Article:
By Mark Everly & Dan Block
Mark Everly is Principal Systems Engineer and Dan Block is a Laboratory Technician at Watlow
Aluminum Nitride has become a popular heating material that reduces epoxy or eutectic bonding time in die bonding applications. However, manufacturers need to shave time off the cooling portion of the bonding process too. One of the least expensive and potentially most effective cooling techniques is forced-air cooling.
In the relentless march to ever faster production, semiconductor manufacturers are always on the lookout for ways to rapidly cure the epoxies and eutectic solder materials used in die bonding and integrated circuit applications. Heat is often the preferred method of curing. After increased temperature activates the epoxy or melts the eutectic material, the package must be cooled so that the bond provides sufficient handling strength before removal from the fixture. This cyclic heating and cooling takes time. Anytime seconds or minutes can be shaved from both heating and cooling steps enables the semiconductor manufacturers to increase their production yield.
Recent advances in heater technology allow the use of aluminum nitride (AlN) for the structural matrix of heaters for heating packaged semiconductors in die bonding operations more quickly than other materials, shrinking heating time. Engineers at Watlow have developed an AlN matrix heater design with an integrated heat-generating resistor circuit that allows leads for electric power to be connected directly to the AlN matrix. A thermocouple has also been integrated with the AlN matrix including the attachment of a third set of leads to the matrix. This configuration created the necessary rapid development of heat, however, the AlN ceramic needed to be quickly cooled to allow the semiconductor package to be moved.
The engineers conducted preliminary evaluations of several alternatives, such as liquid water or oil cooling, thermoelectric elements, and heat sinks, to quickly cool the AlN-based heaters after the bonding materials reached their cure phase. Cost-benefit analysis of these alternatives indicated that forced-air cooling would be a good, inexpensive, and convenient choice for many applications that use the latest AlN heating technology.
s and standard
Forced-air cooling tests were conducted on heaters with integral fins and standard “flat-sided” heaters.
Compressed air offers several advantages over other types of cooling. It is widely available, there is no risk of leakage as with liquid or oil cooling methods, it accommodates a range of common heater operation temperatures, and it can be easily integrated into production equipment as it requires relatively simple, small, lightweight components and does not complicate electrical isolation requirements. Based on this information, Watlow engineers tested several configurations with compressed air to accelerate the cooling of the ceramic AlN heater.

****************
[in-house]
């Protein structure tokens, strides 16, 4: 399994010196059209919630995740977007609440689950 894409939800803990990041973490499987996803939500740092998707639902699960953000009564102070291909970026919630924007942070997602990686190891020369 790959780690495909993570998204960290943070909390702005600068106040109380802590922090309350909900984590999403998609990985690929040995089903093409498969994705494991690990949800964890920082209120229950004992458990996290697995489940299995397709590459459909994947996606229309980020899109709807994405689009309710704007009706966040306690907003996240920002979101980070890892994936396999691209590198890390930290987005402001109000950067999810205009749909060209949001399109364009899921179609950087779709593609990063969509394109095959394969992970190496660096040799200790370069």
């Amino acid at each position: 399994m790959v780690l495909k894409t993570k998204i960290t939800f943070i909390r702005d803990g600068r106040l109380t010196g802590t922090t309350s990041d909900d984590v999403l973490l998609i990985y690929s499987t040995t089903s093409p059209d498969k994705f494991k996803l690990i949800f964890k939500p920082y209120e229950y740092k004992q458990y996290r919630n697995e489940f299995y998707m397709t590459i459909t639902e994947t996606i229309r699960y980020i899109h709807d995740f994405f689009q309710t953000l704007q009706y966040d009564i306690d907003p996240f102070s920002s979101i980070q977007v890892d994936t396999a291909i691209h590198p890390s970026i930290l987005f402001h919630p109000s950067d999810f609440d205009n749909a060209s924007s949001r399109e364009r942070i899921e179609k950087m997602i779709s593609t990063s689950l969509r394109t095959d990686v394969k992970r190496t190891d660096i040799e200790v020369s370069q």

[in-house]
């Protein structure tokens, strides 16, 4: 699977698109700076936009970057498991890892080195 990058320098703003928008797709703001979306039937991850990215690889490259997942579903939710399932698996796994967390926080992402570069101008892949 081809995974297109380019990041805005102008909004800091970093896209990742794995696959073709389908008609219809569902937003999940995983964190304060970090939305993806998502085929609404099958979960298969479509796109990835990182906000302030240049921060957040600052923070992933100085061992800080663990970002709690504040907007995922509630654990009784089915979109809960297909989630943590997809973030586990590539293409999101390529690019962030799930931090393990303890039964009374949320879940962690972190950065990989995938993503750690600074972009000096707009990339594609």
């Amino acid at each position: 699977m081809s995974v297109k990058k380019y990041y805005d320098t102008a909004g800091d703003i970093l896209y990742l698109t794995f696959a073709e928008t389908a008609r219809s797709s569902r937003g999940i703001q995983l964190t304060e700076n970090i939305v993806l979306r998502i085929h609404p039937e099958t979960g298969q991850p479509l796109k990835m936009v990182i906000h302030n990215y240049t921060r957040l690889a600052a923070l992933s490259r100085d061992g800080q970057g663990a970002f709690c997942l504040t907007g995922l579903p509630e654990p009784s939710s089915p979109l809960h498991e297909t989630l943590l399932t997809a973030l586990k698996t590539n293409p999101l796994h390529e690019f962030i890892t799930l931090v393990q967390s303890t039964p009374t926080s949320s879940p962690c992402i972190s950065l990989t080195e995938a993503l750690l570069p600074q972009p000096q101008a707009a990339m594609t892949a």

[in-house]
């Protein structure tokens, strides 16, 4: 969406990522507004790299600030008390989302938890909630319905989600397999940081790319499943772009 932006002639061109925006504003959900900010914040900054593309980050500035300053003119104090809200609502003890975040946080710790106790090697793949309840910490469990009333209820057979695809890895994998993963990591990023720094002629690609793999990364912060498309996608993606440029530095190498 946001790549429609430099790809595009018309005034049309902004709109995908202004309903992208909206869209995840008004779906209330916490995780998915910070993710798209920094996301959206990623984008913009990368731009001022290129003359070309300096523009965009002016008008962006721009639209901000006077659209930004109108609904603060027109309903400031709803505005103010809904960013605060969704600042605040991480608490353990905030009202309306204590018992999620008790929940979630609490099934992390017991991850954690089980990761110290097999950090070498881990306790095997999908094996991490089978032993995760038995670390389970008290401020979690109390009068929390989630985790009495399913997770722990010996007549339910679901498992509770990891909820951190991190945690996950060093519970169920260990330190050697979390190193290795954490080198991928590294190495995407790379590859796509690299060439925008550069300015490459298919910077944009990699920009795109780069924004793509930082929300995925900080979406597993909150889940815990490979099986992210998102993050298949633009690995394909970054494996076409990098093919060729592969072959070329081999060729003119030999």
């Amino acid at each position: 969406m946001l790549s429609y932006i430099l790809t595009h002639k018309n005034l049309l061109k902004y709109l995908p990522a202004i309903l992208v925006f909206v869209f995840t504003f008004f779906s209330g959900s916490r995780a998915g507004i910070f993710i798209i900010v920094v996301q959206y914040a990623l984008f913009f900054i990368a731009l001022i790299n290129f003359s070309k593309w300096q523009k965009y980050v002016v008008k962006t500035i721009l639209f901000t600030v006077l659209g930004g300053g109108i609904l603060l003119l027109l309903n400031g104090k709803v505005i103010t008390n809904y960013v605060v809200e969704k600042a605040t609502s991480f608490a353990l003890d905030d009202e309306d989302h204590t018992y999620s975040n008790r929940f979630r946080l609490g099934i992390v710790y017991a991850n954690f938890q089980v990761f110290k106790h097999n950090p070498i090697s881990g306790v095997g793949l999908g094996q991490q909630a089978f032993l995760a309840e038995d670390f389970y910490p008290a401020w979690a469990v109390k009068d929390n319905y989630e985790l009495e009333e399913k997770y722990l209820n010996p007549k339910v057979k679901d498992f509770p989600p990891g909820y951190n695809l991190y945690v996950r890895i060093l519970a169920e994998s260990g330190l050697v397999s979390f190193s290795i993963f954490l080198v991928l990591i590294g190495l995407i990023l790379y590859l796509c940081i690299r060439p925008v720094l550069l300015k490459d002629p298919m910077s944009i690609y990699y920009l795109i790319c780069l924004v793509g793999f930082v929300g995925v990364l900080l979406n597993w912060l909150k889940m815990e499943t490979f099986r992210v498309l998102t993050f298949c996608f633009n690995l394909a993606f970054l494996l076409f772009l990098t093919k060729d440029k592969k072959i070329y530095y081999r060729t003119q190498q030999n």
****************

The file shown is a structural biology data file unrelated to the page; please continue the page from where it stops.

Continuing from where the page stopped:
The basic tests
For testing purposes, a simple support fixture was machined to include a duct immediately below the heater location. In the basic test configuration, the heater forms the fourth side of a rectangular duct and is supported by a groove machined into the duct walls. Compressed air is routed to this duct through a filter-regulator while a flow meter controls and measures flow. The air is injected into the duct near the center of the heater and exits the duct at both ends.
A thermocouple in the air stream measured temperature at the air inlet, and a thermocouple brazed into the heater measured the heater temperature. These temperatures were recorded in approximately 0.2 s intervals using an automated data acquisition system and were subsequently used to evaluate the performance of the system under various conditions.
Various airflows and air temperatures at the duct inlet were tested to determine the cooling rate’s dependence on these factors. Heaters with integral fins were tested in addition to the standard “flat-sided” heaters. These heaters measured 50.0 mm x 10.0 mm x 2.5 mm (1.9 in. x 0.39 in. x 0.10 in.). The fins added an additional 1.0 mm to the thickness of the heater but increased the surface area exposed to the airflow by a factor of three.
The test configuration consisted of a simple support fixture machined to include a duct immediately below the heater location. The heater forms the fourth side of the rectangular duct and is supported by a groove machined into the duct walls. Compressed air is routed to this duct through a filter-regulator and is injected into the duct near the center of the heater. The air exits the duct at both ends of the heater.
Results and observations
As expected, initial testing showed a strong relationship between the heater air flow rate and cooling rate. The presence of fins also increased the cooling rate.